Science

My aim for our Science curriculum is to stimulate curiosity, interest and enjoyment through a practical approach that sees science within a wider body of knowledge and skills.

I want to enthuse pupils and encourage them to work both independently and as part of a team. We cover the National Curriculum and extended it considerably, with our own syllabus organised into physics, chemistry and biology topics to give our pupils an understanding of the three sciences.

We are an Associate School of The Royal Society, having been recognised for promoting excellence in our science teaching. We encourage our pupils to recognise the applications of science in the world around them and the implications of science for the individual and community.

Scientific curriculum highlights include:

  • Year 3 pupils are introduced to the Scientific Method – thinking and working scientifically. They explore the world around them, undertake scientific investigations and analyse their findings.
  • Year 4 ‘Why?’ Science day. A full day of Science investigations where pupils are encouraged to ask and think ‘Why?’. The day culminates with a question and answer session with visiting scientists who tackle the perceptive questions posed by Year 4.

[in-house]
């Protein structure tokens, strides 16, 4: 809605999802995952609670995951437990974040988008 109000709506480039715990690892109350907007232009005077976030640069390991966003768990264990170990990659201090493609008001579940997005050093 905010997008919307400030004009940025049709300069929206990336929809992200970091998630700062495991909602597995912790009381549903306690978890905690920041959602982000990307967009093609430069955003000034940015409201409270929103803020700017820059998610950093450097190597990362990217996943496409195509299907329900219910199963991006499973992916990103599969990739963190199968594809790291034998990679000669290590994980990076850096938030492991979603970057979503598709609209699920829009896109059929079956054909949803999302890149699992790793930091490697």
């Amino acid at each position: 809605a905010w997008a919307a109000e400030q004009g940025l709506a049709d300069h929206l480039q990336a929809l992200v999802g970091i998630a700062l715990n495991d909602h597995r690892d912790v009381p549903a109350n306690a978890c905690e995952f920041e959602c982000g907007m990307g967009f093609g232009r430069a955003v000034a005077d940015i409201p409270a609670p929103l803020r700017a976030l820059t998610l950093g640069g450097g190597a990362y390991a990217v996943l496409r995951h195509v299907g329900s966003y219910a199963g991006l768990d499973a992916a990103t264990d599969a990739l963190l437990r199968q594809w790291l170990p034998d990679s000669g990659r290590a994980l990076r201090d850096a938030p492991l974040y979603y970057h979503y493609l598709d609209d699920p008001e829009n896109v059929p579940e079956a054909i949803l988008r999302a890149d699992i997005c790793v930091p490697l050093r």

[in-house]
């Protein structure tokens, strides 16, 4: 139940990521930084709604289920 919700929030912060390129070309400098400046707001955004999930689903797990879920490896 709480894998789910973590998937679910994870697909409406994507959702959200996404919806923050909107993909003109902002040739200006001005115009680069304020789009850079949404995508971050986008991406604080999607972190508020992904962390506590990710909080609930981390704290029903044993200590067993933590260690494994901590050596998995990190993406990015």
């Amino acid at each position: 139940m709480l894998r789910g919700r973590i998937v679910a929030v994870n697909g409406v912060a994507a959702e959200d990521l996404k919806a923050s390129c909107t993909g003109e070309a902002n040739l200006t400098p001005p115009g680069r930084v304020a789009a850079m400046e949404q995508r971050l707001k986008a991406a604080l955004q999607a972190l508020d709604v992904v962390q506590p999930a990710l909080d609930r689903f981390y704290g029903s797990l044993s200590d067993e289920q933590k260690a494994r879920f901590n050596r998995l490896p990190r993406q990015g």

• Year 5 are awarded their Bunsen burner licence, work with acids and alkalis. The hotly anticipated ‘Science Sleepover’ includes a range of exciting and innovative activities at school to extend pupils’ understanding and experiences of the Classification of Animals.
  • Year 6 Pupils meet weekly to review child-centric Science books, then vote on their favourite and submit their views to The Royal Society.
  • Year 7 Get to grips with anatomy and physiology through hands-on dissection of animal organs including a pig’s heart.
  • Year 8 Pupils pose their own scientific questions, design and carry out practical investigations, analyse their results and present an interactive demonstration of their chosen concept. Their work is formally presented to the entire school community and guests along the lines of an Academic Scientific Conference.

Alison Price

Head of Science